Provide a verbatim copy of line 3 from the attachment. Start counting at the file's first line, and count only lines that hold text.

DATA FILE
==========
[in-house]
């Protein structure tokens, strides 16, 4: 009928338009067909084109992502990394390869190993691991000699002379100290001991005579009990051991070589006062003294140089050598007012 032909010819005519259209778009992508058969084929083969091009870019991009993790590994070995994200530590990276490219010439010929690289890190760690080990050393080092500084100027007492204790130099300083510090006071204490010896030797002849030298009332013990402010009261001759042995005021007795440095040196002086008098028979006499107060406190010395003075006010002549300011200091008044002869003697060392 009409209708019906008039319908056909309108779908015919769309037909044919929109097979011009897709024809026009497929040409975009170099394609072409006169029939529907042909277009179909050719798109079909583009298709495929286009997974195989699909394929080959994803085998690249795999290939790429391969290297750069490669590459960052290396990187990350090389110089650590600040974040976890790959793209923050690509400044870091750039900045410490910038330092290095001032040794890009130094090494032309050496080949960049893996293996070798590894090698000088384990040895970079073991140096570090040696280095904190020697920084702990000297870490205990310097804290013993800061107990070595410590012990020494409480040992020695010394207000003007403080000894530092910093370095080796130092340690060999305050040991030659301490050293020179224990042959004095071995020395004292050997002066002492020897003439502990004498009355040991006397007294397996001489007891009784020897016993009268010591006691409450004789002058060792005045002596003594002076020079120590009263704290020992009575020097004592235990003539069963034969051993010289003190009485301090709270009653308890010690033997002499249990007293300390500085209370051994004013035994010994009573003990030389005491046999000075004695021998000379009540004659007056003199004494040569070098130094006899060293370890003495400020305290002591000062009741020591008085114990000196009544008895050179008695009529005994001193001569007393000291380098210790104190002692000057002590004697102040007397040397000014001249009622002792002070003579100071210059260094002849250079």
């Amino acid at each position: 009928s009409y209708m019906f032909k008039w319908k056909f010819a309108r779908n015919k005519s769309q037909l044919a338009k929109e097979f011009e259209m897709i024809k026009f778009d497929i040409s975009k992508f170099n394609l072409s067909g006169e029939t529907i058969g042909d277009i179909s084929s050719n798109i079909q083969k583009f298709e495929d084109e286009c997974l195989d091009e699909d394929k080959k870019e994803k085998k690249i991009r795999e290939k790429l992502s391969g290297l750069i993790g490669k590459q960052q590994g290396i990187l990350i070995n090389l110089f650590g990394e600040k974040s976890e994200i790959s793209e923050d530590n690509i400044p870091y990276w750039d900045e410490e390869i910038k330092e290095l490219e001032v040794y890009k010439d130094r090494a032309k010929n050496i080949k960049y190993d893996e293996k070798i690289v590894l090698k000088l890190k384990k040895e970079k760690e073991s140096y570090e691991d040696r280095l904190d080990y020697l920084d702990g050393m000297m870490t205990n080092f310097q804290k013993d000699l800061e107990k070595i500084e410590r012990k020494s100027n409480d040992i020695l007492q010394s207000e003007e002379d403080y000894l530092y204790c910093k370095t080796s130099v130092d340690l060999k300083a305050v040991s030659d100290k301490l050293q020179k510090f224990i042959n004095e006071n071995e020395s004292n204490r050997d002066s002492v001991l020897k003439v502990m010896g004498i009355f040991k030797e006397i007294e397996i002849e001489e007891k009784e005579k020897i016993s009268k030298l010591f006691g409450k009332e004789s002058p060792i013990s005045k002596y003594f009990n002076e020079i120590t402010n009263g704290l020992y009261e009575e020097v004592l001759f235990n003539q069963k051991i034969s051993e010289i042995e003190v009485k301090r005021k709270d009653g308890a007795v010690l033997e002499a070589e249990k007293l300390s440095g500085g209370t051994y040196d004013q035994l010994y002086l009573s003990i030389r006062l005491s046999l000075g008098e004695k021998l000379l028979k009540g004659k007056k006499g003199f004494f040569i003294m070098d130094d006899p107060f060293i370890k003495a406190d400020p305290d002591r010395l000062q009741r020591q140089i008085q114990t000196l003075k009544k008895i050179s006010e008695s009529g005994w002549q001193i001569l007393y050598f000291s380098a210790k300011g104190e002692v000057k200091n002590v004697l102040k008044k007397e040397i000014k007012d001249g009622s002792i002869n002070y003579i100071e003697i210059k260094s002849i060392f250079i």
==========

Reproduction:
């Amino acid at each position: 009928s009409y209708m019906f032909k008039w319908k056909f010819a309108r779908n015919k005519s769309q037909l044919a338009k929109e097979f011009e259209m897709i024809k026009f778009d497929i040409s975009k992508f170099n394609l072409s067909g006169e029939t529907i058969g042909d277009i179909s084929s050719n798109i079909q083969k583009f298709e495929d084109e286009c997974l195989d091009e699909d394929k080959k870019e994803k085998k690249i991009r795999e290939k790429l992502s391969g290297l750069i993790g490669k590459q960052q590994g290396i990187l990350i070995n090389l110089f650590g990394e600040k974040s976890e994200i790959s793209e923050d530590n690509i400044p870091y990276w750039d900045e410490e390869i910038k330092e290095l490219e001032v040794y890009k010439d130094r090494a032309k010929n050496i080949k960049y190993d893996e293996k070798i690289v590894l090698k000088l890190k384990k040895e970079k760690e073991s140096y570090e691991d040696r280095l904190d080990y020697l920084d702990g050393m000297m870490t205990n080092f310097q804290k013993d000699l800061e107990k070595i500084e410590r012990k020494s100027n409480d040992i020695l007492q010394s207000e003007e002379d403080y000894l530092y204790c910093k370095t080796s130099v130092d340690l060999k300083a305050v040991s030659d100290k301490l050293q020179k510090f224990i042959n004095e006071n071995e020395s004292n204490r050997d002066s002492v001991l020897k003439v502990m010896g004498i009355f040991k030797e006397i007294e397996i002849e001489e007891k009784e005579k020897i016993s009268k030298l010591f006691g409450k009332e004789s002058p060792i013990s005045k002596y003594f009990n002076e020079i120590t402010n009263g704290l020992y009261e009575e020097v004592l001759f235990n003539q069963k051991i034969s051993e010289i042995e003190v009485k301090r005021k709270d009653g308890a007795v010690l033997e002499a070589e249990k007293l300390s440095g500085g209370t051994y040196d004013q035994l010994y002086l009573s003990i030389r006062l005491s046999l000075g008098e004695k021998l000379l028979k009540g004659k007056k006499g003199f004494f040569i003294m070098d130094d006899p107060f060293i370890k003495a406190d400020p305290d002591r010395l000062q009741r020591q140089i008085q114990t000196l003075k009544k008895i050179s006010e008695s009529g005994w002549q001193i001569l007393y050598f000291s380098a210790k300011g104190e002692v000057k200091n002590v004697l102040k008044k007397e040397i000014k007012d001249g009622s002792i002869n002070y003579i100071e003697i210059k260094s002849i060392f250079i």